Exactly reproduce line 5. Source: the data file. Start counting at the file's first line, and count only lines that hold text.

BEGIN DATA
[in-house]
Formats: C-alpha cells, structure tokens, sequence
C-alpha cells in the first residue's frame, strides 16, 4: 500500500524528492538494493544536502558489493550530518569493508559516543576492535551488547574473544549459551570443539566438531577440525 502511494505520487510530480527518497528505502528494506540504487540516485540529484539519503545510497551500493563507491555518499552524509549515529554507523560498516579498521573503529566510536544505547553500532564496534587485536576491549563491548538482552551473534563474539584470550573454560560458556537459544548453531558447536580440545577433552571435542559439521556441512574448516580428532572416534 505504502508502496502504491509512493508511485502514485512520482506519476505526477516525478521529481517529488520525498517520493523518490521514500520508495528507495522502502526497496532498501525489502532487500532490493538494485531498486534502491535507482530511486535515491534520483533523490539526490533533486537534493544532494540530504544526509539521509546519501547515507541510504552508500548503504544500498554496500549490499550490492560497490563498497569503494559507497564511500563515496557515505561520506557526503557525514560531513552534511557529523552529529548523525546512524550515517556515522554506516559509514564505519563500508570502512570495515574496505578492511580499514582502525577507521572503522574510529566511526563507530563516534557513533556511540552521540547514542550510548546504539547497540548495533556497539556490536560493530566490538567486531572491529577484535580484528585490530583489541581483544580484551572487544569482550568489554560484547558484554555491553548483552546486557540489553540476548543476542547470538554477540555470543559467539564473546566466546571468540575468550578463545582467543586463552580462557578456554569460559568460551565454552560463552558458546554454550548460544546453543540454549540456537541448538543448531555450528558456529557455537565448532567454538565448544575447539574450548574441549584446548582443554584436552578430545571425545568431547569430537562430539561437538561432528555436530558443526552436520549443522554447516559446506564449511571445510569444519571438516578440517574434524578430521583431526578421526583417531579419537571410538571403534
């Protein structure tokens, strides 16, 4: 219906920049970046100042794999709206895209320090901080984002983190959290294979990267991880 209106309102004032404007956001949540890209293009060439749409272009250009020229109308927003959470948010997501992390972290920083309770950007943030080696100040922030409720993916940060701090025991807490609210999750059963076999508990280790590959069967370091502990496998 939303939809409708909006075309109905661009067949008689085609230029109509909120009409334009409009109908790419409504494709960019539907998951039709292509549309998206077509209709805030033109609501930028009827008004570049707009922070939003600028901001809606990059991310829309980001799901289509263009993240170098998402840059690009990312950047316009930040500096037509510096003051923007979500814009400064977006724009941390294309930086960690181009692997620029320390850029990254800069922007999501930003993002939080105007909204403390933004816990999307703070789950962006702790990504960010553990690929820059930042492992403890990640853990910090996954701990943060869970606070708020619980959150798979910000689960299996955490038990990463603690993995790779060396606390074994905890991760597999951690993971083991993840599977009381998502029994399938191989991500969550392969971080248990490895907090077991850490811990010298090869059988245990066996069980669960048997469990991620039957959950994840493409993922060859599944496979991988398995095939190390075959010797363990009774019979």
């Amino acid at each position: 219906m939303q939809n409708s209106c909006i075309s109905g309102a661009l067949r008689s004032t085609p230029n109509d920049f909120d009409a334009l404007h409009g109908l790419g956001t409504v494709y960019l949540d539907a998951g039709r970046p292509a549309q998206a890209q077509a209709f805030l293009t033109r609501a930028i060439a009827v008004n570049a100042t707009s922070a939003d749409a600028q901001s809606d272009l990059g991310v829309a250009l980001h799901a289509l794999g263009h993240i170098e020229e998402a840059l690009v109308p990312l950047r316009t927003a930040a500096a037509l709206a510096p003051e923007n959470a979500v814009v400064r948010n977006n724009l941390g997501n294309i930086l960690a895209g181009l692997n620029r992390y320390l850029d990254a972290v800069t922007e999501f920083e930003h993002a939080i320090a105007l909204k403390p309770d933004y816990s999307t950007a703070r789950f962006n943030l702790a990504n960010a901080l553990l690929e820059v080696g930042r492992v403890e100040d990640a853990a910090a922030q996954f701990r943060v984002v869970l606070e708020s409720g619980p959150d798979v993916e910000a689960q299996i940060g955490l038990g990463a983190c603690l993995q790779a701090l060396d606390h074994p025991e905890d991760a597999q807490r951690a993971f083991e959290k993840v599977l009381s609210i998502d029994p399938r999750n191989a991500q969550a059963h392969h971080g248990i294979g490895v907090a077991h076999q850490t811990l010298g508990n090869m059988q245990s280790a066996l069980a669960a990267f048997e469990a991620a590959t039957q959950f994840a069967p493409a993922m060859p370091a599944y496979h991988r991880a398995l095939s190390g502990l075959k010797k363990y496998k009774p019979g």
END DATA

């Amino acid at each position: 219906m939303q939809n409708s209106c909006i075309s109905g309102a661009l067949r008689s004032t085609p230029n109509d920049f909120d009409a334009l404007h409009g109908l790419g956001t409504v494709y960019l949540d539907a998951g039709r970046p292509a549309q998206a890209q077509a209709f805030l293009t033109r609501a930028i060439a009827v008004n570049a100042t707009s922070a939003d749409a600028q901001s809606d272009l990059g991310v829309a250009l980001h799901a289509l794999g263009h993240i170098e020229e998402a840059l690009v109308p990312l950047r316009t927003a930040a500096a037509l709206a510096p003051e923007n959470a979500v814009v400064r948010n977006n724009l941390g997501n294309i930086l960690a895209g181009l692997n620029r992390y320390l850029d990254a972290v800069t922007e999501f920083e930003h993002a939080i320090a105007l909204k403390p309770d933004y816990s999307t950007a703070r789950f962006n943030l702790a990504n960010a901080l553990l690929e820059v080696g930042r492992v403890e100040d990640a853990a910090a922030q996954f701990r943060v984002v869970l606070e708020s409720g619980p959150d798979v993916e910000a689960q299996i940060g955490l038990g990463a983190c603690l993995q790779a701090l060396d606390h074994p025991e905890d991760a597999q807490r951690a993971f083991e959290k993840v599977l009381s609210i998502d029994p399938r999750n191989a991500q969550a059963h392969h971080g248990i294979g490895v907090a077991h076999q850490t811990l010298g508990n090869m059988q245990s280790a066996l069980a669960a990267f048997e469990a991620a590959t039957q959950f994840a069967p493409a993922m060859p370091a599944y496979h991988r991880a398995l095939s190390g502990l075959k010797k363990y496998k009774p019979g």